The blockchain is basically a ledger (block) that sits on multiple computers. All these ledgers then update and validate transaction (paid for in bitcoin or other cryptocurrencies), so in theory there is no single repository (like a central bank) that can be corrupted.
Clearly, if blockchain and bitcoin sit outside financial and regulatory frameworks (as the cypherpunks envisioned) then governments and the banking world are not going to be happy. Since its launch, blockchain and bitcoin have spawned an ecosystem of ‘interesting’ financial services and trading businesses. The irony is that early business failures have helped to stress-test the robustness of the system and also the authorities‘ attitudes towards it.
Mt. Gox (an early bitcoin exchange) briefly handled 70% of bitcoin transactions before closing due to irregularities and in the process took 36% off the value of bitcoins.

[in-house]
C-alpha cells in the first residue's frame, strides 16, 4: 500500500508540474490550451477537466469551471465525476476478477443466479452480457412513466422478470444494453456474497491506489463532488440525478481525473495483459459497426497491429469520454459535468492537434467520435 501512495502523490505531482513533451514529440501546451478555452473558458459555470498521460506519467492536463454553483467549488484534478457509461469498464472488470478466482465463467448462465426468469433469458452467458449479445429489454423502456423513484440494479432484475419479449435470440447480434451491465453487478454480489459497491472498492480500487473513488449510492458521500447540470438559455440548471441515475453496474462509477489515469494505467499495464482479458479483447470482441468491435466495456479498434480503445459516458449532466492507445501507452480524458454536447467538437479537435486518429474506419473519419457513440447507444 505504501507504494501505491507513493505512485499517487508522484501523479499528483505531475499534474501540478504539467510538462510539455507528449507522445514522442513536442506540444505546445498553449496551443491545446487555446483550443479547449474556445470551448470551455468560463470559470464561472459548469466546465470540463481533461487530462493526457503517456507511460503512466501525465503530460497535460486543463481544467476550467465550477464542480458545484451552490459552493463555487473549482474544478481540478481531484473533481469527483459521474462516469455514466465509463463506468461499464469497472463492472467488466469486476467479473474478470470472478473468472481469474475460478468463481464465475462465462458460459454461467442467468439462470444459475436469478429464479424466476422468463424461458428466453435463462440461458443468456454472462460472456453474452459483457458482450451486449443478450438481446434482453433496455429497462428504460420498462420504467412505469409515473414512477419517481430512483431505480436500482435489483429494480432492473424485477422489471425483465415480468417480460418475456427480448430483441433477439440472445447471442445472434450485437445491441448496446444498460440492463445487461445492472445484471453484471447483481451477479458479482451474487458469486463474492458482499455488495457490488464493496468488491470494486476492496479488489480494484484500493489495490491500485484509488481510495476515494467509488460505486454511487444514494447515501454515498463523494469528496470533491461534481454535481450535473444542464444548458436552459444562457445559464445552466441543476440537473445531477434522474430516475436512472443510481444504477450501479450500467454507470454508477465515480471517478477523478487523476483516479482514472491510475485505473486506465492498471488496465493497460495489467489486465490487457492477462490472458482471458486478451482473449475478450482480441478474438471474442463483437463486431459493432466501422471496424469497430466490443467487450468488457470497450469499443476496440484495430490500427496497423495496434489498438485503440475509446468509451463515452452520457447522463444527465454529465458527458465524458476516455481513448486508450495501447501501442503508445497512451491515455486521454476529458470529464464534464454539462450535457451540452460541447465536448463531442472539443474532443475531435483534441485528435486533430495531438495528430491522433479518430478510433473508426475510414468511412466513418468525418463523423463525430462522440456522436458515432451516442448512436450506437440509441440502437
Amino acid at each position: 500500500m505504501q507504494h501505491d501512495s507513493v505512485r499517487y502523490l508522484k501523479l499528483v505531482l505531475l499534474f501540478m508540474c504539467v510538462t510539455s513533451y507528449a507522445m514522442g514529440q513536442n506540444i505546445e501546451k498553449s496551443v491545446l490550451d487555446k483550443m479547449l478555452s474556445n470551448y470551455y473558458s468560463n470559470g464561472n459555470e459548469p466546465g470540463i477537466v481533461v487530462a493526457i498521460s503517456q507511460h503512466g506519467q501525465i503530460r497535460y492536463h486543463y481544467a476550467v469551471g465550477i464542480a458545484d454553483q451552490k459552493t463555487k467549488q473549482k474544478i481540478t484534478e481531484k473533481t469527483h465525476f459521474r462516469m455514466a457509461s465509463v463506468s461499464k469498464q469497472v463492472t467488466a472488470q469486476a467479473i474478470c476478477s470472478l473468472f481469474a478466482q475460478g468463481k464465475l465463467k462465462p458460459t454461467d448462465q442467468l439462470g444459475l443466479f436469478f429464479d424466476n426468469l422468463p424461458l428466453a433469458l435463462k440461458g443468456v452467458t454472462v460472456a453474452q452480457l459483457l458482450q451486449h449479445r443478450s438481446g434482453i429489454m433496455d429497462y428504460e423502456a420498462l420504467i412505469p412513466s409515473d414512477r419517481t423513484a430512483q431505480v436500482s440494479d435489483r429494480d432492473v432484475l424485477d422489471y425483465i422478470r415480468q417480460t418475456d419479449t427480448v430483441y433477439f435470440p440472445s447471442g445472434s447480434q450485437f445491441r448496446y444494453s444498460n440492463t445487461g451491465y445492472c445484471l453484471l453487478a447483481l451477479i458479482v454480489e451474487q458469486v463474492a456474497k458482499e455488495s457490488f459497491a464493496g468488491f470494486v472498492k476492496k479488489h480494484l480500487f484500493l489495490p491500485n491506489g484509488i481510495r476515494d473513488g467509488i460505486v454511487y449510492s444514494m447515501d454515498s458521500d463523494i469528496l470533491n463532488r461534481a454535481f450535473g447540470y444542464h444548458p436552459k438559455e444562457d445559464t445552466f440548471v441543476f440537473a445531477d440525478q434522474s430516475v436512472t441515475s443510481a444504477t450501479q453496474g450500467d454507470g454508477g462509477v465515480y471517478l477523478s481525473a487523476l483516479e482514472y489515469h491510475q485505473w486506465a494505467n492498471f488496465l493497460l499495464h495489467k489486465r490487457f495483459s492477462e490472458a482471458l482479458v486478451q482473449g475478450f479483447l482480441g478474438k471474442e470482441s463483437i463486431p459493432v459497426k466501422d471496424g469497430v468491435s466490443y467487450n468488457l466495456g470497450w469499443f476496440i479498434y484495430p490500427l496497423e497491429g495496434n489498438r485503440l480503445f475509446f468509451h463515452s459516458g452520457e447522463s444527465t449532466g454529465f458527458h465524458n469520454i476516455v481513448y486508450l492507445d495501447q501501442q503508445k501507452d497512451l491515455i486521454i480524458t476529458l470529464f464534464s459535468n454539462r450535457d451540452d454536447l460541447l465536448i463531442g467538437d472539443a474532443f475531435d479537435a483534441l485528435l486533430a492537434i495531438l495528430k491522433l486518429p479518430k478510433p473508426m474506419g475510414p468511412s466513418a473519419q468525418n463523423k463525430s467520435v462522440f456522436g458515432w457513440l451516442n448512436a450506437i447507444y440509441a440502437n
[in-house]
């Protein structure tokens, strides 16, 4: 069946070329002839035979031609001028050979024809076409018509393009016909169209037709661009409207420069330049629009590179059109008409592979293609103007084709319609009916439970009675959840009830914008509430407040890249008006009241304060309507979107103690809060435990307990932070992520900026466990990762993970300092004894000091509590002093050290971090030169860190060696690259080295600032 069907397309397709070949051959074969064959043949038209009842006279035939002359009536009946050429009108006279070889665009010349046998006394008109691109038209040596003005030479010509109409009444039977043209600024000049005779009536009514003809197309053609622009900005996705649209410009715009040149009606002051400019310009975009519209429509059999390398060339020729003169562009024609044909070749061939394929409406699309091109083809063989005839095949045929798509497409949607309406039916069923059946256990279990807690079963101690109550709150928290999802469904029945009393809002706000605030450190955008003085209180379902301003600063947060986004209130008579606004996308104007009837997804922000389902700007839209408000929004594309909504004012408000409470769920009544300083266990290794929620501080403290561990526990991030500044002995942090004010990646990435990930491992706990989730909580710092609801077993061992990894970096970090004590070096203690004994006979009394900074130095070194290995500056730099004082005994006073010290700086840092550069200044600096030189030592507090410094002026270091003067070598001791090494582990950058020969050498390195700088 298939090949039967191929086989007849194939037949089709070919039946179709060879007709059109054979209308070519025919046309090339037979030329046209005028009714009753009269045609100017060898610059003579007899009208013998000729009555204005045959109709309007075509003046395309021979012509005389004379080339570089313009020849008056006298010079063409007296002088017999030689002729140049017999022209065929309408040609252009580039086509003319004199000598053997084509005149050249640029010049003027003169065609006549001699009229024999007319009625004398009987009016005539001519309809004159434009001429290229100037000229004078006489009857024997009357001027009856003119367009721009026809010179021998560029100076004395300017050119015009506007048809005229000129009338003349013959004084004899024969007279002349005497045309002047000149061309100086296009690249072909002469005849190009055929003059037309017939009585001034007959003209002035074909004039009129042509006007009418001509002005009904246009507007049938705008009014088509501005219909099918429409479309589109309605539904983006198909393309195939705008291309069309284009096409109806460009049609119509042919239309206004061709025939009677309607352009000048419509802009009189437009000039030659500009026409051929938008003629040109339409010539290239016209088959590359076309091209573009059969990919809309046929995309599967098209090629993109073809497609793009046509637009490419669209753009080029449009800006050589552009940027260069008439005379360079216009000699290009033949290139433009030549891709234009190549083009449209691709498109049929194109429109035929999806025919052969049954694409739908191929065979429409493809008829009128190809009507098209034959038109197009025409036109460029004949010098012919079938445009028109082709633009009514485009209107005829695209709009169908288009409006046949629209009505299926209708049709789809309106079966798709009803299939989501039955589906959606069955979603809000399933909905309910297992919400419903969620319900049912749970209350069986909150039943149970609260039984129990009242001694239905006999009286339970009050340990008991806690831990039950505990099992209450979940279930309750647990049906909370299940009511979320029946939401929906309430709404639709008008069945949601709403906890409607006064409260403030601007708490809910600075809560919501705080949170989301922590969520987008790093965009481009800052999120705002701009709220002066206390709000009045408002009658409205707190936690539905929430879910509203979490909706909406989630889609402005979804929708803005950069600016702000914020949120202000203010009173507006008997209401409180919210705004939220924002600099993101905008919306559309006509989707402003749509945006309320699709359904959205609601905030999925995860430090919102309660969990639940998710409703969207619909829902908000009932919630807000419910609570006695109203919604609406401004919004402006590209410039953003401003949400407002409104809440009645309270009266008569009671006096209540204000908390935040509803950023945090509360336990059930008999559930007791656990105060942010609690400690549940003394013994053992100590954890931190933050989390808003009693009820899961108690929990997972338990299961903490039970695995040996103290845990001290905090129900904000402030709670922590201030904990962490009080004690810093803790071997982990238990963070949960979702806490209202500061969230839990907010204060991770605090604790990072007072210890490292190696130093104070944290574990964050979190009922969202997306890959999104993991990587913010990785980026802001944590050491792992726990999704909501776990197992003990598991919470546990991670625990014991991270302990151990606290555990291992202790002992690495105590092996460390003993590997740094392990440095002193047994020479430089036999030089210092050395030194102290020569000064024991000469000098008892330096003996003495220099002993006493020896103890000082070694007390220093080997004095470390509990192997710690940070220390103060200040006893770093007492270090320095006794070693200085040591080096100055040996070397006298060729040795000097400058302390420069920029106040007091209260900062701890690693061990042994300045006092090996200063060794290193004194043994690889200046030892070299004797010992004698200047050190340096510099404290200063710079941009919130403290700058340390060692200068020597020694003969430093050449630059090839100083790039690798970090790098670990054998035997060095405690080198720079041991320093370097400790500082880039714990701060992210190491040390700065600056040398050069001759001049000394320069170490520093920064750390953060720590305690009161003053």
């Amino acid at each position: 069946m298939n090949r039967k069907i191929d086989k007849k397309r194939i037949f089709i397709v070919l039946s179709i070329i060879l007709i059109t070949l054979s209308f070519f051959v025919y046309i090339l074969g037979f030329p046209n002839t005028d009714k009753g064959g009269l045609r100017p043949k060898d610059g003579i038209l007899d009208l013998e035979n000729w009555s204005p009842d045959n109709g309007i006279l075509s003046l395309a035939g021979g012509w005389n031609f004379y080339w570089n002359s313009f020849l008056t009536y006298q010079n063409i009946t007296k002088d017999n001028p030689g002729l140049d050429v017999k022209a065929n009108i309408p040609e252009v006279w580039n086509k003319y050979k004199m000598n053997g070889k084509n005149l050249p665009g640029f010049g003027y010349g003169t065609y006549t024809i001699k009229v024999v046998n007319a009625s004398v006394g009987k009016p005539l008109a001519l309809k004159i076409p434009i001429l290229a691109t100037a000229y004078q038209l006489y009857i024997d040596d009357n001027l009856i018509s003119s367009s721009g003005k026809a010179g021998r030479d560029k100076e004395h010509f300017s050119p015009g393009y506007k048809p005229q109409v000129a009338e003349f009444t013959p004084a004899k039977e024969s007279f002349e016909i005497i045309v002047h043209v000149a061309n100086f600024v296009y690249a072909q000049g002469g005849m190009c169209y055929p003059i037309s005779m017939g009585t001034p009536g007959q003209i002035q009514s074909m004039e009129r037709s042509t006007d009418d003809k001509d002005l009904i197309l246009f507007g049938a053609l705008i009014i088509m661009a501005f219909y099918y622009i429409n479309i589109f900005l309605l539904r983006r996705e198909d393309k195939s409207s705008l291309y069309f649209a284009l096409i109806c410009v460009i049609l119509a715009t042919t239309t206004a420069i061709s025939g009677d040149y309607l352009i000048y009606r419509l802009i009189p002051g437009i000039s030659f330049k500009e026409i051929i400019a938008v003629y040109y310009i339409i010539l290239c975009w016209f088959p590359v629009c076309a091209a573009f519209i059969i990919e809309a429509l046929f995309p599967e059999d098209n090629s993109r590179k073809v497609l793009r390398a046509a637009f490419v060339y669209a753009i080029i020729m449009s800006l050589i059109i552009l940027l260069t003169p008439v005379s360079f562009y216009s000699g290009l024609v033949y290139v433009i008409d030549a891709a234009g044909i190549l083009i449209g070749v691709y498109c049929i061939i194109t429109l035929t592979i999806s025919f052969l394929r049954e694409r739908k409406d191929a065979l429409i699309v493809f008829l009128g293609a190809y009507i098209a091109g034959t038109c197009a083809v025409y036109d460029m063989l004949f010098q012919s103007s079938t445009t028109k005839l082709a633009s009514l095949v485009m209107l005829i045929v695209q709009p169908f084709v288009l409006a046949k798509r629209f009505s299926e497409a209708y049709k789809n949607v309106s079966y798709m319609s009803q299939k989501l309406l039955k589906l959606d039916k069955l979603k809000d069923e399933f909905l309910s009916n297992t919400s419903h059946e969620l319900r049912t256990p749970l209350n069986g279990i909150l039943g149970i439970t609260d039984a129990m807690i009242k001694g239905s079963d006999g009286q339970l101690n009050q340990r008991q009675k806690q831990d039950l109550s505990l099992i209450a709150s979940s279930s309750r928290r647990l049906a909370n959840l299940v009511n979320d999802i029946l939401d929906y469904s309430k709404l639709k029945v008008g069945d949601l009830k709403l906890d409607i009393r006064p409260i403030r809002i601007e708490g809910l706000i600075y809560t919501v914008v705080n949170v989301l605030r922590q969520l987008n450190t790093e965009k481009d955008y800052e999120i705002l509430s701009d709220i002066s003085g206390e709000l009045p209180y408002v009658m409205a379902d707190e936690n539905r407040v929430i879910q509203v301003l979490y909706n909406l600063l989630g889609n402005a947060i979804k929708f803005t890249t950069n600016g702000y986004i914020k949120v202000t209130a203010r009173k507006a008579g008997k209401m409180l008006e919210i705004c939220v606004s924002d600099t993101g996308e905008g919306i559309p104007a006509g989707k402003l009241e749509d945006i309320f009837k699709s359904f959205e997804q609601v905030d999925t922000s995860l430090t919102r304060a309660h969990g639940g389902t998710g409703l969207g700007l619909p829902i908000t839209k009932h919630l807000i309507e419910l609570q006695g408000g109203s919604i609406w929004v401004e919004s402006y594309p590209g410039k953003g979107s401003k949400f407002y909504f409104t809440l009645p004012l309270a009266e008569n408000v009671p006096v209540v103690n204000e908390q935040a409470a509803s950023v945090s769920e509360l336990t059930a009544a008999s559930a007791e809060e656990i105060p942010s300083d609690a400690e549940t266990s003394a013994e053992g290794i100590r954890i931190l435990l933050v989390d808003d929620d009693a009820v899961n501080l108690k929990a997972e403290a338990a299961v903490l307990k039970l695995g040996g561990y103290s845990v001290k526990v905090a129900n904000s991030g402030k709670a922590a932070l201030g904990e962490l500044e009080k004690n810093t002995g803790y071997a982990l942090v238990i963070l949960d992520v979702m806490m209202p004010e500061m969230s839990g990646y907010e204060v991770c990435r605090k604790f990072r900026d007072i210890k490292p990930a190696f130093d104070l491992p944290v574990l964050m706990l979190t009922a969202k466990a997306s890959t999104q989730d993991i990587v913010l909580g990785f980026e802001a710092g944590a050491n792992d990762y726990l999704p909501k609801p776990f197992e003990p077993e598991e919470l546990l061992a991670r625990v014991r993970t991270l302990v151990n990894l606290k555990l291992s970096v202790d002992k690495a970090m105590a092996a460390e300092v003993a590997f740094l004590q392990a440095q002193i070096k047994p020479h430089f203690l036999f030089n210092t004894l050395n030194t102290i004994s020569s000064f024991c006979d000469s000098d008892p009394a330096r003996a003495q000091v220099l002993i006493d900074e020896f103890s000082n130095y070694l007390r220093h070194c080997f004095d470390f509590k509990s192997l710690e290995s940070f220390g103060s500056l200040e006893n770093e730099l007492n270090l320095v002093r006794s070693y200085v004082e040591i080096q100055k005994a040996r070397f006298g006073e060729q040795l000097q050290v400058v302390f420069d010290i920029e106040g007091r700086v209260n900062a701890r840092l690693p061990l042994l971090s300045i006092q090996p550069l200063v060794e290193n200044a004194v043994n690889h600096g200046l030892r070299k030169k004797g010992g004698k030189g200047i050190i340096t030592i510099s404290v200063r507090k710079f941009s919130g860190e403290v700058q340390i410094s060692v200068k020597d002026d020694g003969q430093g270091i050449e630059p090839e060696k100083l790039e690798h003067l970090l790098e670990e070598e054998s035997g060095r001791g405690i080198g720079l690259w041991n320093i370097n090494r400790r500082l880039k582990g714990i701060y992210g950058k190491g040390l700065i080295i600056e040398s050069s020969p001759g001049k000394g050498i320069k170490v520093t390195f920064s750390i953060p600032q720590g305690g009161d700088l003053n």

The Silk Road was an online black market where users could buy and sell illegal goods anonymously. The FBI shut it down in 2014 and Ross Ulbricht, its founder was handed a life sentence without parole.
After these initial growing pains, cryptocurrencies are ironically being legitimized by the debates within government and financial services over their legitimacy. What government doesn’t want to get involved in the regulatory framework that controls cryptocurrencies and what financial institution wants to sit on the sidelines and watch the bitcoin train leave the station without them?
The fact is that in 2009 5,000 bitcoins cost US$27 and now the same bitcoins are worth US$886,000.
Blockchain and bitcoin are very attractive business models for early adopters and specific sectors (for the rest of us they might seem shady), but we all know that good ideas are difficult to kill, so in summary, watch out – the cryptocurrency cat is out of the proverbial bag!
• Why the Blockchain Needs More Failures to Succeed
• Banking On Bitcoin